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Medtech Losers of 2014 (Renal Denervation)

The prospects of renal denervation, the minimally invasive procedure of ablating cells in the renal artery to treat drug-resistant hypertension, took a mighty tumble this year.

Medtronic's Symplicity Renal Denervation System

The procedure was vaunted as possibly a way out of drug therapy for millions who take multiple medications but cannot lower their high blood pressure. Medtronic, one of the forerunners of this technology obtained via its $800-million acquisition of Ardian, dropped this bombshell in January: the largest clinical trial ever to test the safety and efficacy of the procedure had failed to meet its primary endpoint – to lower blood pressure six months following the procedure.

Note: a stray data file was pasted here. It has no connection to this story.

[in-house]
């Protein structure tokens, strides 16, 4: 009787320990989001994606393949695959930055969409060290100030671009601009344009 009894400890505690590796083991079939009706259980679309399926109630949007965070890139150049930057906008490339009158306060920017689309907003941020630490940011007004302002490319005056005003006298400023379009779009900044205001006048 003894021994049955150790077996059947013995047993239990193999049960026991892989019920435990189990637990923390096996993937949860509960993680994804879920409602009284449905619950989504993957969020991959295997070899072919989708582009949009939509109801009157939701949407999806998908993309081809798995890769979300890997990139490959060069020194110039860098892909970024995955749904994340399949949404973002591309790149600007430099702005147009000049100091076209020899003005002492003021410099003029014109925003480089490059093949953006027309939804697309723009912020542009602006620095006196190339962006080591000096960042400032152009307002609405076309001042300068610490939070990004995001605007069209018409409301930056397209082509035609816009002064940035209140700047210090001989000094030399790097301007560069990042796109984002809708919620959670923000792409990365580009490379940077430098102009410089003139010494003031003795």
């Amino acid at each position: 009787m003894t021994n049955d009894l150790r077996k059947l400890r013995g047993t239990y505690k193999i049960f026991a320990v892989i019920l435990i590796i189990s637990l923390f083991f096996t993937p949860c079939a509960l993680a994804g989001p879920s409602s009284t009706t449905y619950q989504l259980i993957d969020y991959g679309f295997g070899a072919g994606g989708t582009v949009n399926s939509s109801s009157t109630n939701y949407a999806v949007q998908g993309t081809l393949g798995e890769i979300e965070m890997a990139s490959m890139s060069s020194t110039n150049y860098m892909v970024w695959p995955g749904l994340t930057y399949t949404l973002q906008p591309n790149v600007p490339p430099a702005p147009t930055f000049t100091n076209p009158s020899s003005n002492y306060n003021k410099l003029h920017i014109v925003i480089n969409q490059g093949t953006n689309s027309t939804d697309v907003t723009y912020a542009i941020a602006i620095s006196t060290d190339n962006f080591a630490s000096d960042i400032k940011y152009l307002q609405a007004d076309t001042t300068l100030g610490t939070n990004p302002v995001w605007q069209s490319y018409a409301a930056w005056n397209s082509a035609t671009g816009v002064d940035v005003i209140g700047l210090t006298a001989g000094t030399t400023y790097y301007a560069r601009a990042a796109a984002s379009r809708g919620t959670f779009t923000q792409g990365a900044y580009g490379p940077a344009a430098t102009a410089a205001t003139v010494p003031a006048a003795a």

The result shocked analysts who had expected Medtronic to breeze through the approvals process and get the Symplicity Renal Denervation System on the market in 2015. Medtronic had previously described renal denervation as a “multi-billion dollar opportunity.”

Shortly after Medtronic's stunning announcement, Covidien said that it was pulling out of renal denervation in Europe because of slow market growth.

Other companies like St. Jude Medical and Boston Scientific are pursuing the therapy, although their products are not commercially available.

“One of the industry’s disappointments in 2014 was the renal denervation (RDN) segment,” says Bob Lavoie, managing director and partner, L.E.K. Consulting, who leads the company’s Medtech practice. “Looking back to 2013, the expectation for renal denervation was certainly quite bullish. However, in 2014, therapies in this sub-segment of the market have fallen well short of expectations, suffering some clinical setbacks.” 

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